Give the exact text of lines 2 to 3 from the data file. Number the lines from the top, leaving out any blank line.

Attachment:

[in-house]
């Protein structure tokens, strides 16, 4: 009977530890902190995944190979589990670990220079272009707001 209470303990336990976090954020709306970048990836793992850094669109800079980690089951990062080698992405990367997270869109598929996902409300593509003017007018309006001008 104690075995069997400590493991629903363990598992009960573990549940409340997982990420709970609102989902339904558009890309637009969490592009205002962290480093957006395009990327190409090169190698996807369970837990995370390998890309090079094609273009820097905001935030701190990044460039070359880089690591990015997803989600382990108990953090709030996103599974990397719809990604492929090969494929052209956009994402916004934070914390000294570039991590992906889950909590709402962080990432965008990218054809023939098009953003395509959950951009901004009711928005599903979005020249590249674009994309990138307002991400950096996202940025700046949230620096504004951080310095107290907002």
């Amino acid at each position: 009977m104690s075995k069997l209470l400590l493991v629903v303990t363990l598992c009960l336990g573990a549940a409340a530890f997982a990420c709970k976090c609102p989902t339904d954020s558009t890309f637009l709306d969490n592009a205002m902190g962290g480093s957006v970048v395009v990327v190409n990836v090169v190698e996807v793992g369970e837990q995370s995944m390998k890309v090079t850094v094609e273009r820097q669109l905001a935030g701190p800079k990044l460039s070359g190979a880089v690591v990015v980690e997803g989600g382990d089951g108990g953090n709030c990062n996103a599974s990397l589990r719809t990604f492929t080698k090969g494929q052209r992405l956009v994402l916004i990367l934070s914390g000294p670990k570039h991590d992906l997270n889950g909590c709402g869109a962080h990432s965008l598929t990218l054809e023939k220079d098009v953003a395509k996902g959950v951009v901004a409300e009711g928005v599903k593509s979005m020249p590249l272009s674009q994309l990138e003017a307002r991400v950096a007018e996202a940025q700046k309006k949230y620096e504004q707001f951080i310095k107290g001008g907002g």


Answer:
């Protein structure tokens, strides 16, 4: 009977530890902190995944190979589990670990220079272009707001 209470303990336990976090954020709306970048990836793992850094669109800079980690089951990062080698992405990367997270869109598929996902409300593509003017007018309006001008 104690075995069997400590493991629903363990598992009960573990549940409340997982990420709970609102989902339904558009890309637009969490592009205002962290480093957006395009990327190409090169190698996807369970837990995370390998890309090079094609273009820097905001935030701190990044460039070359880089690591990015997803989600382990108990953090709030996103599974990397719809990604492929090969494929052209956009994402916004934070914390000294570039991590992906889950909590709402962080990432965008990218054809023939098009953003395509959950951009901004009711928005599903979005020249590249674009994309990138307002991400950096996202940025700046949230620096504004951080310095107290907002």
């Amino acid at each position: 009977m104690s075995k069997l209470l400590l493991v629903v303990t363990l598992c009960l336990g573990a549940a409340a530890f997982a990420c709970k976090c609102p989902t339904d954020s558009t890309f637009l709306d969490n592009a205002m902190g962290g480093s957006v970048v395009v990327v190409n990836v090169v190698e996807v793992g369970e837990q995370s995944m390998k890309v090079t850094v094609e273009r820097q669109l905001a935030g701190p800079k990044l460039s070359g190979a880089v690591v990015v980690e997803g989600g382990d089951g108990g953090n709030c990062n996103a599974s990397l589990r719809t990604f492929t080698k090969g494929q052209r992405l956009v994402l916004i990367l934070s914390g000294p670990k570039h991590d992906l997270n889950g909590c709402g869109a962080h990432s965008l598929t990218l054809e023939k220079d098009v953003a395509k996902g959950v951009v901004a409300e009711g928005v599903k593509s979005m020249p590249l272009s674009q994309l990138e003017a307002r991400v950096a007018e996202a940025q700046k309006k949230y620096e504004q707001f951080i310095k107290g001008g907002g």